Back in my university days, when I'd tell people I was studying animation , they would often joke that I was just watching cartoons all day. Obviously, this was a big part of my university life, but people would often be surprised when I started to explain all of the different elements that you must understand to be an animator. We all know that we should be animating bouncing balls and reading The Illusion of Life to help us learn animation, but what about those other aspects of our field that help us be a more rounded animator? Here are some of the subjects I'm trying to get my brain to absorb:
Physics is the reason I started thinking about the subject of sub-genres inside animation. I recently heard an interesting interview with Professor Alejandro Garcia, a physics expert for Dreamworks (video here). It is obvious that Physics is involved in animation , but I've never read a physics book , or gone back to the actual science. Surely I should understand Newton's law if I'm animating it every day? I've been listening to some science podcasts and also watching experiments on Youtube. Sometimes you think you can predict a scientific outcome, but I'm constantly surprised. Such as this person throwing a spinning basketball off a ridge:
Even after a lifetime of using gravity and physics (and often clumsily not using gravity right in my day to day life) , I couldn't predict what would happen. It is interesting to look at the 12 principles of animation and apply exact physical rules to them. It changes your perspective.
Psychology (Animals and Humans)
Most people are aware that the things on this list are part of animation, but it's rare we take the time to study them individually. Studying and looking into psychology and philosophy have really made a difference with the way I see my work. I've been reading some psychology books (mainly things like 'psychology for dummies') , but mainly I've been watching a butt-load of David Attenbourgh. I love everything about those documentaries. It started as wanting to study animals , but it became a study in comic timing. The animal kingdom will teach you more about comedy timing than anything else. I love it! Plus that beautiful voice...WE LOVE YOU ATTENBOURGH!
Okay, so I know this is an obvious one and that every tutor or mentor you've ever had has told you to get to Life drawing class, but once you aren't a brand new, bushy eyed junior, how many of us actually do this? I've started life drawing again (it's burlesque ladies in costume, which makes it extra fantastic). I've bought watercolours and I'm setting time aside every weekend for art. It's annoying because I am so out of practice. I'm hoping if I persevere it will get better. It feels good to be in a life drawing room again and to be using tangible materials instead of being on a p.c. I am instantly more inspired and thinking about the body and composition more. Which leads onto the next topic...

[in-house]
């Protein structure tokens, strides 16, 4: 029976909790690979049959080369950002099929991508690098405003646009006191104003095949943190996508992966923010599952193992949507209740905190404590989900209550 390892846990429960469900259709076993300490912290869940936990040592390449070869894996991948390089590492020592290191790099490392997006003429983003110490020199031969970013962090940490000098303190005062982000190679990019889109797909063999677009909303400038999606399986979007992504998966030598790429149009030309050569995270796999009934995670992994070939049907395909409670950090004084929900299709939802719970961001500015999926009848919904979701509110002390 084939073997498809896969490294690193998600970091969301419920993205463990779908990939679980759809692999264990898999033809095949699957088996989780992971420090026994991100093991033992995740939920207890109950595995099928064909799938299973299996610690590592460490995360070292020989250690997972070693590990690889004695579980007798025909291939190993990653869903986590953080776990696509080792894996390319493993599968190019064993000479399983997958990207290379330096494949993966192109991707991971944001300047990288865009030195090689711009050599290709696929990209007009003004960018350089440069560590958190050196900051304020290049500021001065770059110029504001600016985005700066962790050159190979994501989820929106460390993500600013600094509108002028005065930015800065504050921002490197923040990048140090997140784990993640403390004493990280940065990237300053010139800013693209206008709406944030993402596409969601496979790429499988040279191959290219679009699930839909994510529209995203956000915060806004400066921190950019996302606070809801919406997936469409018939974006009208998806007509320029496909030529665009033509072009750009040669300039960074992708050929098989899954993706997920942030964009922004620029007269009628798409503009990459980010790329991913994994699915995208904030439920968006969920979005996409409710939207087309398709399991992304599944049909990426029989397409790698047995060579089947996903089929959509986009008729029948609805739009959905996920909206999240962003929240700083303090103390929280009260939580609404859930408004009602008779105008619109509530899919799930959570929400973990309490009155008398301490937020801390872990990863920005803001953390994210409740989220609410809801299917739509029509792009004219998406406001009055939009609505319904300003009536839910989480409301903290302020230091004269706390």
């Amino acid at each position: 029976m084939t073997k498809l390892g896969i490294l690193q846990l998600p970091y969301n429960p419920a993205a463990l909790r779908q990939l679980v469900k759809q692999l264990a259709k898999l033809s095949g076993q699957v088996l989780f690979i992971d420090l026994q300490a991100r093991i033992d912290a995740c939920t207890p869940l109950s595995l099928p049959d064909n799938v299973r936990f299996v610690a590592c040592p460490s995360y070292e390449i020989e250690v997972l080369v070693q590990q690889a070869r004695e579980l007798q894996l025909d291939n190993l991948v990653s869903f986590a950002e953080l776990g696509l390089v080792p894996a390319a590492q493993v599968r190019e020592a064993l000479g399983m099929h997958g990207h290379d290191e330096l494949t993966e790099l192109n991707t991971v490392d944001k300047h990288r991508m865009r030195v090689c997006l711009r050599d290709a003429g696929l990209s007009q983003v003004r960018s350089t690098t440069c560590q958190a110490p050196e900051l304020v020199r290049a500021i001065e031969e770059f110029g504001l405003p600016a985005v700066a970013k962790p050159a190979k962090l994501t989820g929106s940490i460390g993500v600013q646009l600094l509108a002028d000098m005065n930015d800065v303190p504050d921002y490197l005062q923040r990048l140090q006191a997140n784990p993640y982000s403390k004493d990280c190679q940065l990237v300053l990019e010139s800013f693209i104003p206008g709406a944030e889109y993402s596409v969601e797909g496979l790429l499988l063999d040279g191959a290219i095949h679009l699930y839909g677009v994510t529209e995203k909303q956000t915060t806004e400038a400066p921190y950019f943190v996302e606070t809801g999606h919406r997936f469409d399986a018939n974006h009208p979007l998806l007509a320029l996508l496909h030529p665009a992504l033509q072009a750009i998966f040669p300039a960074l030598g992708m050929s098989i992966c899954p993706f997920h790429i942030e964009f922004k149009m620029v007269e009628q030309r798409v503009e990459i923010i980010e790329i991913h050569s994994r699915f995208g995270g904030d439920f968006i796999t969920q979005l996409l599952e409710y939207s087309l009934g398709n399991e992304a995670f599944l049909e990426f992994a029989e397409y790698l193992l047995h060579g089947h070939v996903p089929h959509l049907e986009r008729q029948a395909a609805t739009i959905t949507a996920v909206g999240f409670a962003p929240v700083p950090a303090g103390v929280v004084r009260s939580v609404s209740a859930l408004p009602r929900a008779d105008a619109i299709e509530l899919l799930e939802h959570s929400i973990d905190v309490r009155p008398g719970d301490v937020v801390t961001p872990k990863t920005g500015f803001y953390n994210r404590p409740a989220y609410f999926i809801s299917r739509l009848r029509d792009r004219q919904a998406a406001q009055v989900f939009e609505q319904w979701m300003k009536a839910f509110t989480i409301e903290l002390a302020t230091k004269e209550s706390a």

I think I know things about the anatomy, but I don't. I know the animation basics. I am hoping to look at some massage books and physiotherapy books to understand the way the muscles connect. I heard an animator Samy Fecih, in a great interview you can see here, explaining how difficult it is to make a fist once your wrist moves your hand past 90 degrees. I'd never considered this. I also want to study animal anatomy to get a better understand of what the hell is going on there.
Going to the gym
This is kind of linked to 'anatomy'. I have started going to the gym a lot , and I've been trying to lift weights. I am normally a lightweight who does cardio and a few push ups before giving up. Once I started having to lift weights I started really studying my center of gravity, my foot placements and my bodies movements. Most people in the gym are staring in the mirror to see their rippling muscles. I'm looking at my line of action. I've even started taking a tiny sketchbook to thumb things out quickly if I do a pose that I didn't expect to work. If nothing else, it makes the gym a lot of exciting.
Editing is a passion of mine. I love grabbing my holiday videos and sticking them together in an entertaining way. Editing it an incredible tool . It's storytelling and it's most basic. I love that it feels like reverse engineering. This is what you've got, now tell a story using it. Obviously, if you don't like editing or haven't done any , you will feel weird the first time you step into editing software (I use Premiere, but there are so many free ones online now). I'd say that you don't even have to show anyone. Even if it's just a phone app. I'd recommend watching some of these incredible youtube film analysis:
10 most memorable edits of all time
or this one:
Then I'd recommend doing a few little tests of your own. Understanding how cuts work and how film language can alter a scene is stupidly interesting to me.
Get some popcorn, get comfy and once a week try to watch one of the films* on this list:
The 100 Greatest Movies of All Time
It is research after all.
I'm embarrassed how many iconic films I haven't seen. I love film. I watch them every day and yet I'm wasting my eyeballs on awful stuff, so why not watch the ones the world agrees are amazing. Next up for me is Lawrence of Arabia and Misery. I'm not limiting myself, though. I'm going to re-watch a few of my favourites. 12 Angry Men and Rear Window should be watched at least once a year.
*TV is so good now that a new list of 'Greatest things committed to film' may have to be the new list. Battle of the Bastards in Game of Thrones....pure genius!
So that is how I'm occupying my time at the moment. I want to up my animation game and i'm hoping these things are going to take me a step further. Go Go Team Animation !